The Small Publishers’ Fair is an annual celebration of books by contemporary artists, poets, writers and book designers. It is held in Conway Hall in London’s Bloomsbury on the second weekend in November. The 2017 Small Publishers Fair will take place on Friday 10 and Saturday 11 November.

Small Publishers’ Fair, Conway Hall, London. Photograph, Caspar Evans.

Over 60 publishers from across the UK and around the world; readings and talks; a special exhibition on the stage at Conway Hall – Peter Foolen: Books & Editions 1987-2017; FREE entry to the Fair and all activities. Thousands of original works to buy from the stands run by the creators and publishers in a beautiful and historic venue in the heart of Bloomsbury.

Conway Hall, 25 Red Lion Square, London WC1R 4RL.


New ArtistsBooks

 The Blue Notebook journal for artistsbooks

Volume 12 No.1 AutumnWinter 2017, published October 2017.

Subscribe today! £10 for two issues.

The Blue Notebook journal for artistsbooks Vol 12 Nos 1 and 2. Publication dates: October 2017 and April 2018. This price is a subscription for both issues, badge and stickers. Each issue is sent on publication.  Order online at:

Articles in this issue:

No More Happy Ever Afters. Lyn Ashby writes about his time as a Siganto Research Fellow at the State Library of Queensland in Brisbane, Australia in 2016 and his thoughts on the narrative in artists’ books. Artists’ books, he concludes, present readers (and makers of these books) with a storyform without prescription or conclusion, that sidesteps the usual limitations and conventions of traditional narrative. In doing this, he suggests, they offer an honest and contemporary template of sensibility.

The Small Publishers FairA Community. The Small Publishers’ Fair (est. 2002) is an annual celebration of books by contemporary artists, poets, writers and book designers, held in the UK. Organiser Helen Mitchell reflects on the community of exhibitors and visitors that bring a unique identity to the event.


The Polar Tombola. Over the last seven years Nancy Campbell has researched Arctic cultures during residencies at Upernavik Museum and Ilulissat Kunstmuseum in Greenland and elsewhere in the region: My understanding of Greenlandic culture has been enriched by my tentative steps in learning Kalaallisut (West Greenlandic), designated a ‘vulnerable’ language in UNESCO’s Atlas of World Languages in Danger. This article describes some of the issues I have encountered while working with Greenlandic that are relevant to my own work as a book artist and poet, and describes my approach to representing the challenges facing contemporary Greenlandic speakers through The Polar Tombola, a participatory art project.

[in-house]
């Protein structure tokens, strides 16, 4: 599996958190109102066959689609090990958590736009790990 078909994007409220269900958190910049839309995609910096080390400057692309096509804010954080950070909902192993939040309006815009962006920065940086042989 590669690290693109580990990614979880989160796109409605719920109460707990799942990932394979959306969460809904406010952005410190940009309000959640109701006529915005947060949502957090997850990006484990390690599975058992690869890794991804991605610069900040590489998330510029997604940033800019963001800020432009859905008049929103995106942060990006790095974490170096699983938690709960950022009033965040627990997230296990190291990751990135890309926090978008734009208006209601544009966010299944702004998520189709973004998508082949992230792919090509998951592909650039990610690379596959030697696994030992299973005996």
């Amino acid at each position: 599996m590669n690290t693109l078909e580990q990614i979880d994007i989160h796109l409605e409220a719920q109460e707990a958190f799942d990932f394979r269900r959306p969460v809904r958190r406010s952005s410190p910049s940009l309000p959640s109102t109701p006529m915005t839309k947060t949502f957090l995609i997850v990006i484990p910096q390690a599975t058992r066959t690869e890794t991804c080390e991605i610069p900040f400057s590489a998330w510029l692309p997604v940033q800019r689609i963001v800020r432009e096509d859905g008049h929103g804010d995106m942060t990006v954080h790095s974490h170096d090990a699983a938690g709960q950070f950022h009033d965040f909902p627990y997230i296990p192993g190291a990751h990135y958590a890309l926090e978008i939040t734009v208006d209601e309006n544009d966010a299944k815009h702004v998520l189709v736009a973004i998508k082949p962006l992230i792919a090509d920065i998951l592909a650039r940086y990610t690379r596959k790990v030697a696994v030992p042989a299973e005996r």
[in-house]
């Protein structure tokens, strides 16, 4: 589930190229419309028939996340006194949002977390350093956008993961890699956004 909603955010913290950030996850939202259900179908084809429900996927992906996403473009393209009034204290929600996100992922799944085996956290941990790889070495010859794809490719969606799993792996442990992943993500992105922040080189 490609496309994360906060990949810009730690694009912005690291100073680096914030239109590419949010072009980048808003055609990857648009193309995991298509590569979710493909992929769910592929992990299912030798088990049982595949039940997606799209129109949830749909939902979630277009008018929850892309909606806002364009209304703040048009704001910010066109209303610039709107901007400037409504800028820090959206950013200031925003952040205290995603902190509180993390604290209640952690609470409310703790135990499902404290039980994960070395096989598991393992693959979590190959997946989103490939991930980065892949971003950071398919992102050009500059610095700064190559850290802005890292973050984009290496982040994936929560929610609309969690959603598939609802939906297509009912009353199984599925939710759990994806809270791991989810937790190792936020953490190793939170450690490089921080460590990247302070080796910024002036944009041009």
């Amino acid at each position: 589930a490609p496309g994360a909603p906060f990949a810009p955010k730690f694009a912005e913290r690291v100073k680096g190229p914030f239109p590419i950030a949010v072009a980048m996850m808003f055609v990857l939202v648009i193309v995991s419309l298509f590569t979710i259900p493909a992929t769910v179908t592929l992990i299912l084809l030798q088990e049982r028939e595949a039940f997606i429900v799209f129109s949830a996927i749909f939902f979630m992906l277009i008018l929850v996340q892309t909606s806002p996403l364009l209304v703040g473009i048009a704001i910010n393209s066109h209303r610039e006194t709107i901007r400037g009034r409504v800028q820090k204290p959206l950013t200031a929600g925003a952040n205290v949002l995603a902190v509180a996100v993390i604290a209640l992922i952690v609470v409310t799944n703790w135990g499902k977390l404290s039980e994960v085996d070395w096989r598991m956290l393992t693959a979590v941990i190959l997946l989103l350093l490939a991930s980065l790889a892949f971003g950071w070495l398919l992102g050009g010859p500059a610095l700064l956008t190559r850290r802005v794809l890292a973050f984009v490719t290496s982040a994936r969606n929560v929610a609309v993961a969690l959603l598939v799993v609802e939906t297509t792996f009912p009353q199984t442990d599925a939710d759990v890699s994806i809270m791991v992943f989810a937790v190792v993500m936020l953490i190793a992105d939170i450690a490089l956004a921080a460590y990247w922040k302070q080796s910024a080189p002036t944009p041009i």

Opening Times: Carrións The New Art of Making Books as Creative Stimulus. Jim Butler of Anglia Ruskin University, UK considers different ideas of time and space within the book form. These are examined in relation to other artists’ books and considered in relation to creative stimuli for some of his own bookworks. Butler is particularly interested in how theoretical ideas and texts can be used as creative stimuli. One text he frequently returns to is Ulises Carrión’s 1975 essay, ‘The New Art of Making Books’.

Artists’ pages by: Phyllida Bluemel (UK), Deirdre Pretorius (South Africa), Same Same Press (Leonie Bradley & Catherine Cartwright, UK), and Cathey Webb (UK).

Cover, badge and sticker designs Rebecca Weeks.

Volume 12, No.2 Spring – Summer 2018 will be published in April 2018.

The price includes both issues as hard copy (b&w) and colour PDFs, badge and stickers at £10 GBP including UK or international postage.


Hotel de lEurope Issue 1, ‘Façade’

Hotel de l’Europe is pleased to announce the publication of its first issue: ‘Façade’

This fictional hotel provides a framework for a series of publications and arts events. A hotel is a place where numerous lives temporarily intersect. As such it has been used as a narrative device in novels and films, and has been employed in the work of contemporary artists. Relationships within hotels are played out in public spaces, such as lobbies and restaurants, in the private spaces of the bedrooms, and service areas such as storerooms and kitchens. This architectural framework provides a means to consider these relationships, and the wider cultural aspects of hospitality, leisure, labour and service.